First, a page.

Projected US renewables could accelerate power price volatility — what can grid operators do?
New forecasts say the high penetrations of renewables coming onto the U.S. power system by 2030 could accelerate recent isolated instances of negative and spiking prices in wholesale markets.
Research from Lawrence Berkeley National Laboratory (LBNL) shows higher renewables penetrations could cause these supply-demand imbalances more frequently, imposing instability in power markets.
If this growth pattern continues, as many expect it will, grid operators and renewables developers will need to act to neutralize price volatility by making the electric power system more flexible, the LBNL researchers reported.
As more solar and wind power comes online, renewables penetrations are reaching unprecedented levels in some places. On March 31, wind momentarily reached a North American record of over 62% of Southwest Power Pool (SPP) generation. On April 28, renewables met 72.7% of demand for the California Independent System Operator (CAISO).
While the numbers are much smaller nationally, broader indications show unremitting growth of variable renewable energy (VRE). Grid operators are implementing a variety of steps to integrate that new capacity while minimizing adverse impacts on the system.
The threat of growth
Many long-lasting decisions about the power system “assume a business-as-usual future with low shares of VRE.” But a “high VRE future” can lead to “profound changes in wholesale electricity price patterns,” such as extreme price drops and spikes, according to LBNL’s report.
When generation oversupply forces project owners to bid into markets at their own cost, just to keep generating, it can cause power prices to plunge below $0/MWh. Additionally, power prices spike to untenable highs when demand peaks in supply-constrained localized areas.
In May, renewables served an average of almost 36.1% of the CAISO load, up from 2016’s 21%, with solar providing about 52% of the renewable generation and wind about 29%. Wind was 20.2% of total SPP system capacity at the end of 2017, up from 2016’s 19%. The 2017 wind generation capacity on the Electric Reliability Council of Texas system was 19.6%, up from 2016’s 13%. Even New York’s tiny 4% was a 25% increase on 2016’s 3%.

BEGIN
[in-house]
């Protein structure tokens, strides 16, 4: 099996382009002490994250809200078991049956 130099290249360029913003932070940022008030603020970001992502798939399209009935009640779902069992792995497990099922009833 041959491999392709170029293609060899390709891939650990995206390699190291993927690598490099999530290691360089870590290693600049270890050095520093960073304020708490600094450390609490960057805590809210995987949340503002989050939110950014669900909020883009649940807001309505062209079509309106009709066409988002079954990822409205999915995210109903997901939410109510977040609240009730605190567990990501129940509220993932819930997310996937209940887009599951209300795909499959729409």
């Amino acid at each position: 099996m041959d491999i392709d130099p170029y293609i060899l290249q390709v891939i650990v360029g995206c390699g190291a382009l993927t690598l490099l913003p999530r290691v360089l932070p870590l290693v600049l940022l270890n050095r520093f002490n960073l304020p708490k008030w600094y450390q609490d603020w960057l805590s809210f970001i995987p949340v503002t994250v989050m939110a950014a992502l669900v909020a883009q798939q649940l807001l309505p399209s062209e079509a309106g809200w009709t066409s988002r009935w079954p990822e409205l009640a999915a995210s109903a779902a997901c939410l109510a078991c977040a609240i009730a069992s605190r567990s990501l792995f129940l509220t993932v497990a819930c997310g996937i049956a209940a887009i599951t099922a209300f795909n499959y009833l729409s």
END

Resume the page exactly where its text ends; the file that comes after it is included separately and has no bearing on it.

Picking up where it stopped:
Of the total 24,614 MW of new U.S, generating capacity in 2017, wind’s 6,881 MW accounted for 27.9%, and solar’s 4,853 MW added another 19.7%, according to Federal Energy Regulatory Commission data. That made VRE the single biggest source of new U.S. generation capacity in 2017.
Threat or opportunity?
The LBNL researchers modeled four 2030 VRE scenarios. One was a business-as-usual scenario with today’s VRE penetrations, and one was a “balanced” 20% wind-20% solar scenario. The other two scenarios had either 30% solar and 10% wind or 30% wind and 10% solar.
VRE penetrations of 40% or more would drive down average annual hourly wholesale energy prices “by $5/MWh to $16/MWh depending on the region and mix of wind and solar,” LBNL reported. The price impact is much greater at times of wind or solar overgeneration, the modeling found.
Ten years ago, U.S. National Renewable Energy Laboratory (NREL) researchers first saw rising renewables penetrations. Like today’s researchers, they were concerned. That concern led them to discover new system operations that have kept then-predicted price volatility in check and transformed the threat into today’s renewables boom. It can happen again, LBNL Research Scientist Ryan Wiser told Utility Dive.
The LBNL findings
The research shows high VRE penetrations can make future price patterns “meaningfully different,” said LBNL’s Wiser, lead author of the new report.
There could be “a general decrease in average annual hourly wholesale energy prices” and “increased price volatility and frequency of very low-priced hours.”
Current penetrations of VRE have led to very little of the recent price volatility, Wiser told Utility Dive.
Previous LBNL work showed “about 90% to 95% of the explanatory factors for the average annual wholesale price decline of about $0.04/kWh between 2008 and 2016 was driven by the decline in natural gas prices,” he said.
There was also “no observable widespread impact of VRE on thermal plant retirements,” he added. Instead, “plant characteristics” forced the closures seen over the last decade.
There was, however, a “significant increase” in negative wholesale pricing and curtailments between 2015 and 2017, Wiser said. “This is quite clearly correlated with both the growth of wind and solar, and the location of that growth.”
Curtailment occurs when grid operators shut down renewables generation in response to negative prices and oversupply on their systems.